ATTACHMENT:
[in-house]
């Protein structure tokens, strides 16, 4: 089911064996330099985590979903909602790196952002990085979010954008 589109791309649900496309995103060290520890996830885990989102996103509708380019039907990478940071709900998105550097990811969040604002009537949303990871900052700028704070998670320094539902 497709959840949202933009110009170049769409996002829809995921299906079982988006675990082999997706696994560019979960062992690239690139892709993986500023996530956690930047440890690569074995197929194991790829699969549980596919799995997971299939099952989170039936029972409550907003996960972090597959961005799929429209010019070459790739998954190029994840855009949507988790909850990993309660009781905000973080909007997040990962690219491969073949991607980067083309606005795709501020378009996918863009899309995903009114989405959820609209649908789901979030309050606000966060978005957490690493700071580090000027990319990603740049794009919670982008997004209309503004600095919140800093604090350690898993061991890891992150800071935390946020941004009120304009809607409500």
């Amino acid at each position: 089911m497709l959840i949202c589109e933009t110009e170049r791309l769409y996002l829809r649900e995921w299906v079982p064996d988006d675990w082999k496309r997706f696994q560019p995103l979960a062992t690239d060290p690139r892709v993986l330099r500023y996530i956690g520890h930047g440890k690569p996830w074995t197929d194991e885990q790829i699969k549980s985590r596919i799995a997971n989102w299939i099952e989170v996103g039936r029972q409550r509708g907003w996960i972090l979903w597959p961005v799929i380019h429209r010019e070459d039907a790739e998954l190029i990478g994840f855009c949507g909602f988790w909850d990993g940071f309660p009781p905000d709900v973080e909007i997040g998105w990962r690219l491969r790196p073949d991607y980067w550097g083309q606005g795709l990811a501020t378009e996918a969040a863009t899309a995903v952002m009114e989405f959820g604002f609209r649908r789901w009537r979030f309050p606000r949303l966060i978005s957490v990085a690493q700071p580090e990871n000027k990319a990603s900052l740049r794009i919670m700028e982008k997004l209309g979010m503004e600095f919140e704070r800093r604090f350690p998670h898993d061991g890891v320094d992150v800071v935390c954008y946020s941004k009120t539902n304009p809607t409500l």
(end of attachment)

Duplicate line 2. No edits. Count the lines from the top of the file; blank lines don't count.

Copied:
């Protein structure tokens, strides 16, 4: 089911064996330099985590979903909602790196952002990085979010954008 589109791309649900496309995103060290520890996830885990989102996103509708380019039907990478940071709900998105550097990811969040604002009537949303990871900052700028704070998670320094539902 497709959840949202933009110009170049769409996002829809995921299906079982988006675990082999997706696994560019979960062992690239690139892709993986500023996530956690930047440890690569074995197929194991790829699969549980596919799995997971299939099952989170039936029972409550907003996960972090597959961005799929429209010019070459790739998954190029994840855009949507988790909850990993309660009781905000973080909007997040990962690219491969073949991607980067083309606005795709501020378009996918863009899309995903009114989405959820609209649908789901979030309050606000966060978005957490690493700071580090000027990319990603740049794009919670982008997004209309503004600095919140800093604090350690898993061991890891992150800071935390946020941004009120304009809607409500």